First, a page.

How Small Business Owners Can Empower Their Staff

Your business may have begun its life as a one-person operation, but over time, you might find that you’re no longer able to run your company all on your own. You have to bring on a member of staff. And over time, that one employee develops into a team of employees. This will allow you to take your business to the next level, but it’s important to remember that it won’t happen automatically. You have to set up your business in such a way that it’ll allow your staff to deliver their best work. In this blog, we’re going to take a look at some effective tips for empowering your staff, which will ultimately benefit your business.

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Define Your Culture

A company’s culture can have a tremendous impact on the overall success (or failure) of a business. If you’re not actively defining it, then it’ll be developed automatically — and that can have a confusing effect on employees. For a member of staff to work at their best, they need to have a sense of continuity — and that can’t happen if the overall mood of the business is changing from one week to the next, or too influenced by individual employees. By defining your culture, you’ll also be giving your employees something to believe in. It’ll give a deeper meaning to what they’re doing for your company.

Hire the Right People

Of course, it’ll be much easier to galvanize and motivate your employees if you’ve got the right people working for you. This is sometimes harder than you might think. You might think that a person will deliver good work because of their skills and education and so on, but when it comes to hiring the right person, you need to look beyond the resume, and look at what type of person they are. We talked above about defining your culture. One of the many benefits this brings is that it’ll allow you to hire employees who fit culturally with your company. For example: if you’ve got a young and forward-thinking company culture, then hiring people who also think this way would be a lot better than hiring someone who prefers a more traditional company setup.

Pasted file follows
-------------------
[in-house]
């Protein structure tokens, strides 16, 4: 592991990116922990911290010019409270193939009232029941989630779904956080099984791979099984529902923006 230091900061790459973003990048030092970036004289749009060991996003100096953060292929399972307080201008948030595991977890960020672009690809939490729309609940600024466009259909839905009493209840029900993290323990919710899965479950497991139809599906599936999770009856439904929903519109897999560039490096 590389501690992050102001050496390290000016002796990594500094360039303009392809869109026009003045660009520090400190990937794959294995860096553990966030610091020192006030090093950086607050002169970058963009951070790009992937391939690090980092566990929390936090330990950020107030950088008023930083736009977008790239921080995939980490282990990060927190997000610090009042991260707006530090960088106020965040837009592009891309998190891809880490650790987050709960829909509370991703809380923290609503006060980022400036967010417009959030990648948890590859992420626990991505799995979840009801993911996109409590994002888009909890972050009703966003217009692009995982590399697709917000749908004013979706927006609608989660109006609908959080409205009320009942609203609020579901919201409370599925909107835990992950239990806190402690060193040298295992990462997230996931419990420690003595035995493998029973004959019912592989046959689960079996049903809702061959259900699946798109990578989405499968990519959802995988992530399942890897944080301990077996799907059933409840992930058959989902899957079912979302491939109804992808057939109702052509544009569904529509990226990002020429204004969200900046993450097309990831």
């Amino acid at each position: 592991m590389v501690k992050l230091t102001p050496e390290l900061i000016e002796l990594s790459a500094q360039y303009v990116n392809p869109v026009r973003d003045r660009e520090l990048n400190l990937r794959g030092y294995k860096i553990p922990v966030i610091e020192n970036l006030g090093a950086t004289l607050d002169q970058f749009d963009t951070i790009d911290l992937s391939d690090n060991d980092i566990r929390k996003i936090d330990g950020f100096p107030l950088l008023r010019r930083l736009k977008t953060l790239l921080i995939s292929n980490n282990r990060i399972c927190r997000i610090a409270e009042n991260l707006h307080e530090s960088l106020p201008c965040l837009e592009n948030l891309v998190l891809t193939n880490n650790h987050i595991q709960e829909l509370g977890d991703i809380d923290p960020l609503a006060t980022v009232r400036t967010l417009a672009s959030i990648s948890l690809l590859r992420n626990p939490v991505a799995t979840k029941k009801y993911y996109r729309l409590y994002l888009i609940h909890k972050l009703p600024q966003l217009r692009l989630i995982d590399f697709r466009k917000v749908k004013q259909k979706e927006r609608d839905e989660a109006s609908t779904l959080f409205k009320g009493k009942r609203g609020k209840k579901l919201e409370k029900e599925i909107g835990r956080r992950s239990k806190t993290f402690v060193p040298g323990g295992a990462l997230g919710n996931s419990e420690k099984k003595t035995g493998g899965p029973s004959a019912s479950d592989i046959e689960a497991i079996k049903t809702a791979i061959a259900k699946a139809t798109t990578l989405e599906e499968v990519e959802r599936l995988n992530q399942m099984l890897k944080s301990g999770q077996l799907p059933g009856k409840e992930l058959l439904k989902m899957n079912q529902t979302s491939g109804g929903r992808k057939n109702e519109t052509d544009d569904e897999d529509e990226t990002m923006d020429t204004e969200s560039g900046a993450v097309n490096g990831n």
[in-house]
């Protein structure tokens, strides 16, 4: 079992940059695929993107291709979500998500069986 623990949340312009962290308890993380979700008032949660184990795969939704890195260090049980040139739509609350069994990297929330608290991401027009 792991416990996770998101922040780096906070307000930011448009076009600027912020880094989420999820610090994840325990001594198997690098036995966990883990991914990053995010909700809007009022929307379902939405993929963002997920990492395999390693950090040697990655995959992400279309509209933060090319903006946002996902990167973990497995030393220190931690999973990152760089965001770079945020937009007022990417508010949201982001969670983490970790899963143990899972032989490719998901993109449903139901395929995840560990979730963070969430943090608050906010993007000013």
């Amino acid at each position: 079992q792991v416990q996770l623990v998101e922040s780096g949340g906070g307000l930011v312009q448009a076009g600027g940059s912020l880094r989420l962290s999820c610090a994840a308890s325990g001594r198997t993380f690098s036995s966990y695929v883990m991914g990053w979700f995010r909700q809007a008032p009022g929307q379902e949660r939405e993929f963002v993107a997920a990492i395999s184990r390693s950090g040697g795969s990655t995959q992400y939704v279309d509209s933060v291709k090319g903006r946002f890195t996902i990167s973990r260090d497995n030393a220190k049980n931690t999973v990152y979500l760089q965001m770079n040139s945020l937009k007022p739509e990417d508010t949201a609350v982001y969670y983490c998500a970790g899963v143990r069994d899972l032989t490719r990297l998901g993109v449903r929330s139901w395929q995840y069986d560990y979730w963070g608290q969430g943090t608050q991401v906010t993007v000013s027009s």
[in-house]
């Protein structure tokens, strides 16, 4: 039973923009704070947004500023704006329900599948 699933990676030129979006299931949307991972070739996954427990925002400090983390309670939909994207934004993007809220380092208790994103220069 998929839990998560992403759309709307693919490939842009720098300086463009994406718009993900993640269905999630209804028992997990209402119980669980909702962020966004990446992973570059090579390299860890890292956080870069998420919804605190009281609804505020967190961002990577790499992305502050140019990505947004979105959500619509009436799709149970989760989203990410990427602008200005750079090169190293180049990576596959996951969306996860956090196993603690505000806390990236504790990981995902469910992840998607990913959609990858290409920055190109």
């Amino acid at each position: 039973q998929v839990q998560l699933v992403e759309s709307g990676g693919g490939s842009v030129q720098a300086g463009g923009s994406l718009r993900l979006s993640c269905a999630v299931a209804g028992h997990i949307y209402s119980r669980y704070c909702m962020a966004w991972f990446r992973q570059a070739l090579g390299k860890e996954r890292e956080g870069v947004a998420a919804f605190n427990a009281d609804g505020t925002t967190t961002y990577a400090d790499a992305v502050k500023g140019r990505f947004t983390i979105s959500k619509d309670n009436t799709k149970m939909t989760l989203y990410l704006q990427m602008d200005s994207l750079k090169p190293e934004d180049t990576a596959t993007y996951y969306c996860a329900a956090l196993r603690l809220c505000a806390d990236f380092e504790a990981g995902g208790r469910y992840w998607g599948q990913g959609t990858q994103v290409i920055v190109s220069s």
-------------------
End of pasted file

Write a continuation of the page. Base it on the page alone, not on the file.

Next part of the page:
What Do You Need? 

You may hire the best talent around, but if you’re not clear about what you want them to do, then it’s highly unlikely that they’ll make the most of their talents. One of the best skills you can develop as a boss is your communication. You might have a clear idea of what you want your new employee to do, but if you’re not able to communicate that idea to them, then you’ll find that your staff spends large chunks of their time slightly confused about what they should be doing. If they do know, then they’ll be free to just dive in and get on with their work, rather than continually having to ask you if what they’re doing is correct.